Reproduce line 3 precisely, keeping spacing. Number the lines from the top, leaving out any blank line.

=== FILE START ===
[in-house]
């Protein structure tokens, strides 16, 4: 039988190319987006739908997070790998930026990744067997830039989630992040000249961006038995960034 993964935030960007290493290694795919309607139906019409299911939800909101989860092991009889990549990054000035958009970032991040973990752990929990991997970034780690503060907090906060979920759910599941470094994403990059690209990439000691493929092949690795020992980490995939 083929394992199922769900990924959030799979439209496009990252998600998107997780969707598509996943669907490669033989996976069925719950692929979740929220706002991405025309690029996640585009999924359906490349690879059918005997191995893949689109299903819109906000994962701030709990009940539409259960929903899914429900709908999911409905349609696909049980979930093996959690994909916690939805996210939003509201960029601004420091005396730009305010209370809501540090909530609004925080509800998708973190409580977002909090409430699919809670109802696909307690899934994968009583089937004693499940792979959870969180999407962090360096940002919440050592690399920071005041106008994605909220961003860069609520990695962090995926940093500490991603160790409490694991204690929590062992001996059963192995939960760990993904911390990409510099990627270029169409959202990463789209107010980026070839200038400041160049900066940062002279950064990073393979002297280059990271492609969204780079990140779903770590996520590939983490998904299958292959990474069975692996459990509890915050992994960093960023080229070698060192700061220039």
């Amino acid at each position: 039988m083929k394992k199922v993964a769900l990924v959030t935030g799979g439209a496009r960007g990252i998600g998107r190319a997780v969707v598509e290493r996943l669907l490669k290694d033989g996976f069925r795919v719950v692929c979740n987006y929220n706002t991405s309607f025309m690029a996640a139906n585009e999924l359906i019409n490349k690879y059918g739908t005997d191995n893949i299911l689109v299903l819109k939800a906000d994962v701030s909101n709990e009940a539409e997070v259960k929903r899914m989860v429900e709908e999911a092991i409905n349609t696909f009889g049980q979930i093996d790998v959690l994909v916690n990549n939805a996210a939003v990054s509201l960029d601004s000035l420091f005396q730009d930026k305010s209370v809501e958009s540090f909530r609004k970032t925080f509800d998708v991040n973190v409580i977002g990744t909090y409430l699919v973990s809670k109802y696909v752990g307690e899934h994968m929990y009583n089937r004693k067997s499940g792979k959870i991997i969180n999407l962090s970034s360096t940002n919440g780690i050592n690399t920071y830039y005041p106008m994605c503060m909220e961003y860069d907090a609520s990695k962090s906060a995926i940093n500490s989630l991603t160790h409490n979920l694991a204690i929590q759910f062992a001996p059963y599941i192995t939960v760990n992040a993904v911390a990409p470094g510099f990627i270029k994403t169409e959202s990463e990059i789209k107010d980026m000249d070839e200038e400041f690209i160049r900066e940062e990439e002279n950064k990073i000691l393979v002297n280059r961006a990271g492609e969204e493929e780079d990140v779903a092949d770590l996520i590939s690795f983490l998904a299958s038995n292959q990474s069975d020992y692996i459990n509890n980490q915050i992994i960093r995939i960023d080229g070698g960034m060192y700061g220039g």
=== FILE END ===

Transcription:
């Amino acid at each position: 039988m083929k394992k199922v993964a769900l990924v959030t935030g799979g439209a496009r960007g990252i998600g998107r190319a997780v969707v598509e290493r996943l669907l490669k290694d033989g996976f069925r795919v719950v692929c979740n987006y929220n706002t991405s309607f025309m690029a996640a139906n585009e999924l359906i019409n490349k690879y059918g739908t005997d191995n893949i299911l689109v299903l819109k939800a906000d994962v701030s909101n709990e009940a539409e997070v259960k929903r899914m989860v429900e709908e999911a092991i409905n349609t696909f009889g049980q979930i093996d790998v959690l994909v916690n990549n939805a996210a939003v990054s509201l960029d601004s000035l420091f005396q730009d930026k305010s209370v809501e958009s540090f909530r609004k970032t925080f509800d998708v991040n973190v409580i977002g990744t909090y409430l699919v973990s809670k109802y696909v752990g307690e899934h994968m929990y009583n089937r004693k067997s499940g792979k959870i991997i969180n999407l962090s970034s360096t940002n919440g780690i050592n690399t920071y830039y005041p106008m994605c503060m909220e961003y860069d907090a609520s990695k962090s906060a995926i940093n500490s989630l991603t160790h409490n979920l694991a204690i929590q759910f062992a001996p059963y599941i192995t939960v760990n992040a993904v911390a990409p470094g510099f990627i270029k994403t169409e959202s990463e990059i789209k107010d980026m000249d070839e200038e400041f690209i160049r900066e940062e990439e002279n950064k990073i000691l393979v002297n280059r961006a990271g492609e969204e493929e780079d990140v779903a092949d770590l996520i590939s690795f983490l998904a299958s038995n292959q990474s069975d020992y692996i459990n509890n980490q915050i992994i960093r995939i960023d080229g070698g960034m060192y700061g220039g």